Salutology comes from two latin words "salud" and "logic", meaning "health" and "study", which translate to "the science or the study of health". It is a specialty of medicine that focuses primarily on optimizing health rather than treating disease.
You don't have to be healthy to be seen by a Salutologist, a specialist in Salutology. The goal is to help you achieve the healthiest version yourself physically, mentally, emotionally and spiritually, no matter where you are health-wise at this time in your life!
Salutologists are doctors (MD or DO) who work with other doctors, various health professionals (ex. nurses, dentists, physical therapist, public health specialists, etc) and other disciplines (ex. psychologist, educators, etc) to bridge the gaps between healthcare and a healthier you!
The term derives from a fairly old concept known as salutogenesis, which is widely recognized in the scientific literature.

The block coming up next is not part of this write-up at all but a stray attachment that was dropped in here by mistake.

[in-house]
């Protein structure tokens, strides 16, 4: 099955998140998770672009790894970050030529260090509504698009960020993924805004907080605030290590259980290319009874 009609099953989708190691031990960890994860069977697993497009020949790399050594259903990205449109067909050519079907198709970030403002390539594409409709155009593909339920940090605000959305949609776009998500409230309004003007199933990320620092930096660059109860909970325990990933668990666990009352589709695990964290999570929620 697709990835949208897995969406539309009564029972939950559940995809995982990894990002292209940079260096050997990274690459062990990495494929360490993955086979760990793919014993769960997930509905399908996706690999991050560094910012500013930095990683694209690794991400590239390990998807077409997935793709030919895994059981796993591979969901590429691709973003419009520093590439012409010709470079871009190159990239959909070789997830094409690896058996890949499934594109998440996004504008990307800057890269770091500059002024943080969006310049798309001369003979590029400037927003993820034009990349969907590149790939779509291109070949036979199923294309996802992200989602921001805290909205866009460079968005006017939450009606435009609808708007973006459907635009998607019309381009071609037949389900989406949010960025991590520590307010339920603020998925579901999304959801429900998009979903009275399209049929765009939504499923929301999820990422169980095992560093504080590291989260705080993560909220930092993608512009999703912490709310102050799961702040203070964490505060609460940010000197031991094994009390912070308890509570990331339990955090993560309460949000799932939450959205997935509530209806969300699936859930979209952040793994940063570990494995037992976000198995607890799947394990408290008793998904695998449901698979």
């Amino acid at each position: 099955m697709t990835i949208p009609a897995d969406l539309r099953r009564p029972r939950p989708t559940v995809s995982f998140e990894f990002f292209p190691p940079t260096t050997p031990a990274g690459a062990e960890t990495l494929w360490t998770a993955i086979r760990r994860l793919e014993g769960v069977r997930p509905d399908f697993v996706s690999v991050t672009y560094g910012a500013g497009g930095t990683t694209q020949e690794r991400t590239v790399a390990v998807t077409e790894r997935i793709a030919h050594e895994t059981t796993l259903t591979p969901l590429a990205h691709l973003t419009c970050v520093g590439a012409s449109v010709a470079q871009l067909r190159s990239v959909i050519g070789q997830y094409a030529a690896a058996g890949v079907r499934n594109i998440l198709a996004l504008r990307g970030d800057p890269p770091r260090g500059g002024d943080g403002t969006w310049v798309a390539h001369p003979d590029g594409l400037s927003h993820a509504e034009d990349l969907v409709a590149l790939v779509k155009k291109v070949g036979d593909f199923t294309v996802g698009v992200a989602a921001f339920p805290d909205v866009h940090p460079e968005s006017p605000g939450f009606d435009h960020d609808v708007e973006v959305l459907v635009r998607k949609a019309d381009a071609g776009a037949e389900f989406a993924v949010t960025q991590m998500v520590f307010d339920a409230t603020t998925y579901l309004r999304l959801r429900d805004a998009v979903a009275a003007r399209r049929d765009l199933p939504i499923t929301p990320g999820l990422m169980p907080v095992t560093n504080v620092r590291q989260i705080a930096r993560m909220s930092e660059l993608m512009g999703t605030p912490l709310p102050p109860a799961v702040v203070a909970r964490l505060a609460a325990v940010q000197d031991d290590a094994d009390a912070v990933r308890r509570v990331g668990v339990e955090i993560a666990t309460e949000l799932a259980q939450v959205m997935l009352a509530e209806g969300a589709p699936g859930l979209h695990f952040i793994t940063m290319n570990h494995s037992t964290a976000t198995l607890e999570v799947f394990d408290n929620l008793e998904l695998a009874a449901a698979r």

Salutogenesis is defined as "an approach focusing on factors that support human health and well-being, rather than on factors that cause disease (which is known as pathogenesis)". It represents a new way of thinking about human health and wellness. An illustration of what this approach entails can be found in the following TED talk.
Salutology, a recently proposed new name for the specialty of medicine known as general preventive medicine and public health, is dedicated to implementing approaches that account for both pathogenesis and salutogenesis to help you achieve and maintain optimal health!
Salutologists are physicians/medical doctors (MD or DO) trained in the specialty of general preventive medicine and public health.
We practice community medicine, population medicine, as well as lifestyle and clinical preventive medicine to help our patients, their families and their communities reach their best selves with regards to the mind, body and spirit.
These terms became associated with the medical specialty of general preventive medicine and public health in 2018, with the publication of a seminal paper in an important medical journal by a group of forward thinking medical residents and faculty members from the Stony Brook University School of Medicine.
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